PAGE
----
Friday Reading List. 20/01/2022.

Two categories this entry:

  1. Modes of questioning EDI-related policy, programmes, initiatives, and discourse. (Today: Diplomacy and Satire)
  2. EDI in Science. (Today: A spotlight on one cluster of EDI activity)


In my About post at the outset of this blog, I said, “I worry about the possible n-th order negative consequences of the rapid, ubiquitous, and uncritical adoption of EDI policies and programs in general, and in Canadian universities in particular. Worse, I worry that these policies and programs, i.e. their architects and employees, have made critical analyses nigh impossible. E.g. to do so is to reveal your bigotry.”

However, nigh-impossible is not impossible. Here are two examples of very different approaches to critical analyses of EDI-related things — policy, programmes, initiatives, and discourse— which may allay at least some of my worry.

The first approach employs diplomacy, the second, satire.


Shawn Whatley. “Equity, Diversity, and Inclusion — Is EDI Unquestionable?,”Shawn Whatley, MD: challenging accepted thinking | offering solutions, July 23, 2021, (link embedded below), accessed January 20, 2023.

Instead of directly questioning EDI, Whatley appears to ask a meta-question: Is EDI unquestionable? But there’s a little ambiguity at play here. In one sense, unquestionable means something akin to impermissible (ought-not). In another sense, unquestionable means without doubt (is). Of course both senses might be true here, as in one must take EDI-related claims as fact (without doubt) and not question them (ought-not). In this nuanced yet succinct article, Whatley appears to have both senses in mind and brings each to the fore: “Questioning accepted opinion is rarely safe, always risky. Questions often make things better—science rests on this assumption.”

To whit, “questioning accepted opinion is rarely safe, always risky” for both the questioner and the questioned. Disconfirming a claim that an advocate holds as fact might undermine her project, perhaps her career. And any attempt to confirm or disconfirm her claim might undermine the analyser’s career.

In the comment section, Whatley reveals himself a diplomat.

On July 25th, 2021 at 1:06 pm, Stephanie writes: “Hmm. A middle-aged able, cis, white male questioning the benefit of equality and EDI. Huh, never seen that before.”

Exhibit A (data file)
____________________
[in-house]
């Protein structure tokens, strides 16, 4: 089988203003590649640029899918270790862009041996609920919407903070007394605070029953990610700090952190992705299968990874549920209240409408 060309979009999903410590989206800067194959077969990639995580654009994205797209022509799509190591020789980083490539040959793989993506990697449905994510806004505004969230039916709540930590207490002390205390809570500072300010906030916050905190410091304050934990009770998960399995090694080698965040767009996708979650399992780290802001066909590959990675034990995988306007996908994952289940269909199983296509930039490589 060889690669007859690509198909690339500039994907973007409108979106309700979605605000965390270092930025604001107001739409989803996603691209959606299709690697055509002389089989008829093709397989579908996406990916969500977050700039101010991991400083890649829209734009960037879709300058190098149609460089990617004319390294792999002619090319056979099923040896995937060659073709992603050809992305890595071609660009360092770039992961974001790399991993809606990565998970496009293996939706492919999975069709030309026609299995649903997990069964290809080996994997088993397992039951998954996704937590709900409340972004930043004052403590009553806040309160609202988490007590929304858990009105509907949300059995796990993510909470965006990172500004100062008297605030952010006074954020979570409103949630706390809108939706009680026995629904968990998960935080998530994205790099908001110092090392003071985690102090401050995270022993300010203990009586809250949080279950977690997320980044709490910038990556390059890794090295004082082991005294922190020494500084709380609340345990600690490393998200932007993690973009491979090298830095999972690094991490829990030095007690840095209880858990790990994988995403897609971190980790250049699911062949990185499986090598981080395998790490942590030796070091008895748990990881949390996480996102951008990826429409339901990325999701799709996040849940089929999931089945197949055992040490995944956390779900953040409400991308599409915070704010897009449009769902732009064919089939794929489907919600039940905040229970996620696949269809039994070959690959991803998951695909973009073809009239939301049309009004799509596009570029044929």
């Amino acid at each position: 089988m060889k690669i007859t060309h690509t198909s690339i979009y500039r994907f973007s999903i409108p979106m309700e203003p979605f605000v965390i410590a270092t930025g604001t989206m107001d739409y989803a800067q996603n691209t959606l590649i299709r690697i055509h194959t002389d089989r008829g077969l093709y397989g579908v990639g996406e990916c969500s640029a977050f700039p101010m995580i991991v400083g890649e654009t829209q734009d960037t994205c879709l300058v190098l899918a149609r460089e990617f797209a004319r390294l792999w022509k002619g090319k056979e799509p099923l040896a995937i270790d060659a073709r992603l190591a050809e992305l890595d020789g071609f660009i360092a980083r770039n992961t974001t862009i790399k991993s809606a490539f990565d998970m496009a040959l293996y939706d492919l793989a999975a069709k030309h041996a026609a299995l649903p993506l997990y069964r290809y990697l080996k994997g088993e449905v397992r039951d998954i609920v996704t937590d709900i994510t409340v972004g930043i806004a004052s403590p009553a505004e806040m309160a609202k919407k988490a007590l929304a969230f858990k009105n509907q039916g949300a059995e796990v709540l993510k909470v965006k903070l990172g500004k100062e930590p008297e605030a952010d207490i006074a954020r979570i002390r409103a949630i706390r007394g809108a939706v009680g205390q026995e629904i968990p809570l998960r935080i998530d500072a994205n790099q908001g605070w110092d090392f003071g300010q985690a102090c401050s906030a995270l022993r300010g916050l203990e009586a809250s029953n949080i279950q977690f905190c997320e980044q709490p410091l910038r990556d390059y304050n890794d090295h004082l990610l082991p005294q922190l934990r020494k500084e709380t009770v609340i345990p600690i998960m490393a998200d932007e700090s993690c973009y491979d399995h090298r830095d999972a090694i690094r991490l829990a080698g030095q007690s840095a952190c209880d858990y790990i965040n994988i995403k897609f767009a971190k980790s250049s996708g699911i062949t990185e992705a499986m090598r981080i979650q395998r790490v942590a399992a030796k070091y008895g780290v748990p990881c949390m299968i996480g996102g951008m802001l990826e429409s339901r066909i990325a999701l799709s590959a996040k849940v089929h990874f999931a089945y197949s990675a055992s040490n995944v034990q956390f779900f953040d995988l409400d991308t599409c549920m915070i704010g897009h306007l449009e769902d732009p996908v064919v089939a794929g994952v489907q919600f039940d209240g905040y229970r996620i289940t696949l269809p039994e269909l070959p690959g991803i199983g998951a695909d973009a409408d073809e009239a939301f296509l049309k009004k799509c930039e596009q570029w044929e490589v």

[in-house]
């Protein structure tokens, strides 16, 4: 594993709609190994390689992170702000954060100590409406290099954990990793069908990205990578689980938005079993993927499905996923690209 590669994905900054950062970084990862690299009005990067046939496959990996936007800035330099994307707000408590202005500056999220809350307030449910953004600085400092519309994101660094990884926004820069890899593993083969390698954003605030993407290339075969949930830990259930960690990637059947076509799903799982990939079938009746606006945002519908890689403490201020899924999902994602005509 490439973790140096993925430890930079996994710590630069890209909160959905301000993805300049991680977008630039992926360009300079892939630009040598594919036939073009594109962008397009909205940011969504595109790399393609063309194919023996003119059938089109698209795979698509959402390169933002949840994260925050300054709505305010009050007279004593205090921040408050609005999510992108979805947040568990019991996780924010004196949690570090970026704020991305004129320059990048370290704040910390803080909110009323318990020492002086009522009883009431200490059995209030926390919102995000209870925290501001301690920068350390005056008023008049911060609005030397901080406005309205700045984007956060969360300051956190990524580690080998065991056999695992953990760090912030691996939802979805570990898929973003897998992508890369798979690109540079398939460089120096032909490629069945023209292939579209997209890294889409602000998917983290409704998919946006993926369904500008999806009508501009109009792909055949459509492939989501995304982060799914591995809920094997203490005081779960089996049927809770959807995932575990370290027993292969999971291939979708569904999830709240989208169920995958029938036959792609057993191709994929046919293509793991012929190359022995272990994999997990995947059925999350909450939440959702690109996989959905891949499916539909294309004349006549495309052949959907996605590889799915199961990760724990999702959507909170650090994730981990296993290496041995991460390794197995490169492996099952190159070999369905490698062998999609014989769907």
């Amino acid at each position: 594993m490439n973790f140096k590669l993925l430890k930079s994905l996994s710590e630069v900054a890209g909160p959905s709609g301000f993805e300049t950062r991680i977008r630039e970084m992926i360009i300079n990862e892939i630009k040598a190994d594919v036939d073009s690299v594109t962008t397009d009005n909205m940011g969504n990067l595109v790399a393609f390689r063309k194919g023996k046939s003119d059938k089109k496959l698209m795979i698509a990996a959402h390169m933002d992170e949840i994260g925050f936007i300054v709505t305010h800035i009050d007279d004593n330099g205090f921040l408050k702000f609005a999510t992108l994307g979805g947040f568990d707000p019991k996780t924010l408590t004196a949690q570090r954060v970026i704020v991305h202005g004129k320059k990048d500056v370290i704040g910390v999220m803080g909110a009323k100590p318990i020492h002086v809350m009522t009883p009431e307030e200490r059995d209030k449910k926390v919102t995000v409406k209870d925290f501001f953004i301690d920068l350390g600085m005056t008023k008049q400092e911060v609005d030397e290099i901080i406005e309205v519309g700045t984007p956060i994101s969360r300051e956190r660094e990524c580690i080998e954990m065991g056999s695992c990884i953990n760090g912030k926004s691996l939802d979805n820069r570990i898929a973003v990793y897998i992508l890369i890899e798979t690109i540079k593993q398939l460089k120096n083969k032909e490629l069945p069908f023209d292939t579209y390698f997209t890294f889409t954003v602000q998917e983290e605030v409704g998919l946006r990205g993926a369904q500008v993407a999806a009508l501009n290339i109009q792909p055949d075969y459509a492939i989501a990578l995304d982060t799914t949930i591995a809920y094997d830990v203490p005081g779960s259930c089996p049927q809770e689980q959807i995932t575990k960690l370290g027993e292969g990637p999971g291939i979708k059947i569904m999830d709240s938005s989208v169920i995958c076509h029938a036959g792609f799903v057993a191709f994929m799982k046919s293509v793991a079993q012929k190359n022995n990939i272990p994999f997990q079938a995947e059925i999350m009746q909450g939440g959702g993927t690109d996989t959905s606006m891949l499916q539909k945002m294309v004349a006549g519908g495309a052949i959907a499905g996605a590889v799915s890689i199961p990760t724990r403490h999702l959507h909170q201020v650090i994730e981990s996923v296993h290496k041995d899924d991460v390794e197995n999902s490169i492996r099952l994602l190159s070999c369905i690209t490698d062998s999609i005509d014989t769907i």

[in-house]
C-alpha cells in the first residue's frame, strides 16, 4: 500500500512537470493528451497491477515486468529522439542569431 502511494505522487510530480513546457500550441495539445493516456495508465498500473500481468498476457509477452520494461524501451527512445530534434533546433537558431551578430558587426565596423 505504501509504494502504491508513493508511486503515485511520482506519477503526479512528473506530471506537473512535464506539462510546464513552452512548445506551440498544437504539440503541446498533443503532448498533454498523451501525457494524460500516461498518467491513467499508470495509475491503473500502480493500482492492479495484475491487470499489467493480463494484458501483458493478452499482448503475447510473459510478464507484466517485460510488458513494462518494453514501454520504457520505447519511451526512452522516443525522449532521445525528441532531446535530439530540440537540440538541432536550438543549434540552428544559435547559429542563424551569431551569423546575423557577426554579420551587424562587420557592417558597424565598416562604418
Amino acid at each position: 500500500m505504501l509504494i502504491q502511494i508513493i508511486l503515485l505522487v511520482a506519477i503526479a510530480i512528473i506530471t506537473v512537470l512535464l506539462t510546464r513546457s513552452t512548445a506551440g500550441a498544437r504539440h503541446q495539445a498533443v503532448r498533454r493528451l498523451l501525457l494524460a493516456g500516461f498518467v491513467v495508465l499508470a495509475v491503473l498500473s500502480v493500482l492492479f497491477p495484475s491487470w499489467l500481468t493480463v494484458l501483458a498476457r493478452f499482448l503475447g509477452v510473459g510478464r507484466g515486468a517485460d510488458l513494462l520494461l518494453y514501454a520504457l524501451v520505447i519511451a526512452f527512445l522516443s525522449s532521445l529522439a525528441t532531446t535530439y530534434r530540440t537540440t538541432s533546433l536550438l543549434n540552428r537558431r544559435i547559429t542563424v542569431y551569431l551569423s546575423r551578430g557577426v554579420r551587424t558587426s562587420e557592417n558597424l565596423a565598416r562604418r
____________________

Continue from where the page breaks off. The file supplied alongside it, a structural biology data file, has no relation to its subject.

Whatley replies: “Hello Stephanie, Thanks so much for this. Since your comment is directed at me and not at the argument, I’ll simply let it stand without response either way. Others might comment on it. If you ever want to engage on the topic or the content of the argument presented in the post, I’d love to hear from you again! Be well, Shawn.”

And included in his reply to some friendly criticism from Darren Andrew Larson, July 26, 2021 at 9:24 am, Whatley says, “Thanks again for posting! I love the pushback and willingness to help me see where my argument is weakest.”

Continuing his exchange with Larson, July 26, 2021 at 6:58 pm, Whatley says, “Please keep pushing back. Seriously. It helps me, AND it helps to remind/show others who drop by that it’s okay to disagree on ideas and still maintain relationship. Thanks for making me smile! (and think).”

Whatley and Larson are onto something that seems to have been lost in Woke-tainted exchanges, the spirit of combative camaraderie that brings sportsmanship and a bit of playfulness to the serious pursuit of matters of fact and of answers to moral conundrums. Each can walk away with a handshake.


The Babbling Beaver: Fake News You Can Trust From Transgressive Nerds at MIT. “About Us,”, accessed January 20, 2023.

The Babbling Beaver irregularly publishes satirical samizdat anonymously contributed by loyal alumni, faculty, staff, and students of MIT who are distressed by the Wokeness takeover of our beloved ‘Tute. Strongly believing that no rigidly intolerant ideology merits exemption from scrutiny and debate, the Beaver is committed to speaking parody to power. We hope our anti-authoritarian humor emboldens those afraid to speak their minds, reviving the rebellious hacker spirit that made our university unique.  Tremble not in these troubled Twitter times, for as Mark Twain once said, “Against the assault of laughter, nothing can stand.

So, seize the opportunity to enjoy a mischievous chuckle, sign up to receive our biting missives by email, and if the muse moves you consider contributing some over-the-top fake stories of your own. Help shine the spotlight of mockery on the people and practices inflicting Woke extremism on the world’s premier STEM institution. Submissions chosen by our scrupulously fair and balanced editors applying community standards so transparent you can’t see them will only be accepted under assumed names, as even many of our brilliant tenured professors are afraid to swim against the cultural riptide. The Babbling Beaver is published under a Creative Commons License. We encourage refuseniks at other universities to plagiarize our issues, steal our jokes, and publish satirical samizdat of their own. Don’t ask anyone for permission, just go ahead and put an eye patch on your college mascot, hoist the Jolly Roger of free speech absolutism, and launch your own satire webzine. Join the revolution to take back our minds and liberate our campuses, with an ironic nod to Saul Alinsky’s Rule #5 and a joyous, bellowing … Aargh!

The Babbling Martlet: Fake News and Opinion, McGill University, November 19-27, 2022,, accessed January 20, 2023.

Anonymous Babbler, “The Academic Equity Song,” The Babbling Martlet, Nov 27, 2022,, accessed January 20, 2023.

  • A catchy little ditty with a Vaudevillian vibe.


Today: A spotlight on one cluster of EDI activity.